Tourism as an engine of gender-inclusive and sustainable development in Bolivia
Before the COVID-19 pandemic, tourism was one of the most dynamic sectors in Bolivia, with an annual growth rate more than double the rate of the country’s overall GDP growth. By 2019, international tourism had become the fourth most important export product in the country. It has generated more jobs than the mining and natural gas industries combined. However, while more than 75% of the population employed in tourism are women, the jobs in which women are employed are more precarious than those of men, and women are underrepresented in tourism enterprise leadership. The COVID-19 pandemic struck the tourism industry severely. This project proposes to foster sustainable tourism for a low-carbon transition, women’s economic empowerment, and the involvement of local communities in COVID-19 recovery in Bolivia.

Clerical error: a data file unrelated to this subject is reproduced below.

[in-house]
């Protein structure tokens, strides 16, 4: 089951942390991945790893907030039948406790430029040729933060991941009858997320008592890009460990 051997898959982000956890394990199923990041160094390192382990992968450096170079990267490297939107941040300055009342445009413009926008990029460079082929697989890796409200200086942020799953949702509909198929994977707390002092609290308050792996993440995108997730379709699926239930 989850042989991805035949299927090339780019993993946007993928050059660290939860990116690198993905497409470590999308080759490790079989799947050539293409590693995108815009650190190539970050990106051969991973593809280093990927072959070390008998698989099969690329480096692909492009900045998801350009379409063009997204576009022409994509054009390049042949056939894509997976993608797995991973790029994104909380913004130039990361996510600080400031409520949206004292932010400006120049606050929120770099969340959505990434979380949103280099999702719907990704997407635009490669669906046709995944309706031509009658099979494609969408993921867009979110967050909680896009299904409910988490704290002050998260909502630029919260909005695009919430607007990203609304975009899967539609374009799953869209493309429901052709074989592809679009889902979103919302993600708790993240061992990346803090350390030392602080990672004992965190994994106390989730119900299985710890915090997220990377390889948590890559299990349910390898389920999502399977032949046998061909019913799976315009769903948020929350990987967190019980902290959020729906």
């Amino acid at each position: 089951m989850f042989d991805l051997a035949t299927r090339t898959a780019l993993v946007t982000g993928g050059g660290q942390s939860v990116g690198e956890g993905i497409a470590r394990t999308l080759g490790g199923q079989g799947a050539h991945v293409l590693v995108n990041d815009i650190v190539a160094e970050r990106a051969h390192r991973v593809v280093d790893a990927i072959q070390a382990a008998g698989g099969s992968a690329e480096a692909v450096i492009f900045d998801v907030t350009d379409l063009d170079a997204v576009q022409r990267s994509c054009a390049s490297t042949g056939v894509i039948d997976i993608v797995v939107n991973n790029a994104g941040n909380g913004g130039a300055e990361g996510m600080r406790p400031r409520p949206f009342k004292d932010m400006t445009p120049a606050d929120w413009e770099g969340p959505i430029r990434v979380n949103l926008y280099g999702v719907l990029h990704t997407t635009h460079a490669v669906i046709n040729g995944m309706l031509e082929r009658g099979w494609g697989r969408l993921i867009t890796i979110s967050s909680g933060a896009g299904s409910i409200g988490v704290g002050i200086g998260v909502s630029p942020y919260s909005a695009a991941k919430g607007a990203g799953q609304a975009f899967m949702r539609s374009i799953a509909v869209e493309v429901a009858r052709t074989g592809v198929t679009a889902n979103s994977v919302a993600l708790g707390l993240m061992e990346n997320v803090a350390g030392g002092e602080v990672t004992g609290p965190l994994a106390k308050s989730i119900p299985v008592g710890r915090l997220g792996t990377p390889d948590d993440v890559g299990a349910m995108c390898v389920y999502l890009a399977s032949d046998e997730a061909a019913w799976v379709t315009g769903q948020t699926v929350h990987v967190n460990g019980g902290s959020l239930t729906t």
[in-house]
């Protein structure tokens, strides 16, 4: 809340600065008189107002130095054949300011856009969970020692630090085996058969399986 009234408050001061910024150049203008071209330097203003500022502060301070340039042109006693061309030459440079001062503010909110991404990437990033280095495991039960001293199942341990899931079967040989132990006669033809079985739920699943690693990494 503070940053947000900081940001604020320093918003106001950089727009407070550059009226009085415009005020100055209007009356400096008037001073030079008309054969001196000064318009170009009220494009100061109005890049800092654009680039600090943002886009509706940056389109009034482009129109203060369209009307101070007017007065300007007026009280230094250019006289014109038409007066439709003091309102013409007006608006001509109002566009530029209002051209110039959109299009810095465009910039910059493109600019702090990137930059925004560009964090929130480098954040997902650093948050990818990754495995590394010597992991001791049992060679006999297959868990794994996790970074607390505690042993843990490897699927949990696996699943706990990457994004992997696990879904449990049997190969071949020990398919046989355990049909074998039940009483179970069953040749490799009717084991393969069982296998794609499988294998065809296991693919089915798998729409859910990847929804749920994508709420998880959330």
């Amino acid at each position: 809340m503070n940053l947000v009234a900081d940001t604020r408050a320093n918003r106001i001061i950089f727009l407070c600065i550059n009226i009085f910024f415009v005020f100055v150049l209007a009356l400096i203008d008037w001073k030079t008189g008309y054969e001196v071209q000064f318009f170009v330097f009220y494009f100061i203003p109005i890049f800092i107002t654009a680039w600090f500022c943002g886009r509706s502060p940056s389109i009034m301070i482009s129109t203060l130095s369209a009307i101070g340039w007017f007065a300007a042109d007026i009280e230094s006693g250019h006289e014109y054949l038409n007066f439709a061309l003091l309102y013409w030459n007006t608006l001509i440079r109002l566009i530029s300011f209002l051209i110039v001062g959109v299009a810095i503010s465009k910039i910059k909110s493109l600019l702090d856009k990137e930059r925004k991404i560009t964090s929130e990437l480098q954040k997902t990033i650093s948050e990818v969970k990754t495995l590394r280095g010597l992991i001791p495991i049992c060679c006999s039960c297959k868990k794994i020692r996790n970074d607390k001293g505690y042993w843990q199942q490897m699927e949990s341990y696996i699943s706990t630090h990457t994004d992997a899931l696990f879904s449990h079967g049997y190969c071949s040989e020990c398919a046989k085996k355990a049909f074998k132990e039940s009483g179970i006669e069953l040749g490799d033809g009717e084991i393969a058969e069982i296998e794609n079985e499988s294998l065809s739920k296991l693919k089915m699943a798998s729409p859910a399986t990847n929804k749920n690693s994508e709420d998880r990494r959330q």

The project will provide empirical evidence to guide public and private investment in the tourism sector and foster tourism as a key engine of gender-inclusive and sustainable development in Bolivia. The research will explore the potential of the tourism sector for a low-carbon and more inclusive development model for Bolivia. It will dig deeper into how this alternative economic activity may become viable and scalable; identify the main private and public actors; and explore what specific actions should be taken to promote this transition. It will test and explore the impacts of various interventions on women-led businesses in the sector, on the surrounding communities, and on the environment.
The project will develop a Bolivian Tourism Observatory, which will work at the intersection of the private and public sector, gather data about tourism, promote research, generate evidence about its impact, and build academic-public-private alliances to strategically boost the transition to a more gender-inclusive and sustainable development model for the country. It will test innovations and training for women-led small- and medium-sized businesses and build the capacity for the Observatory to become self-supporting.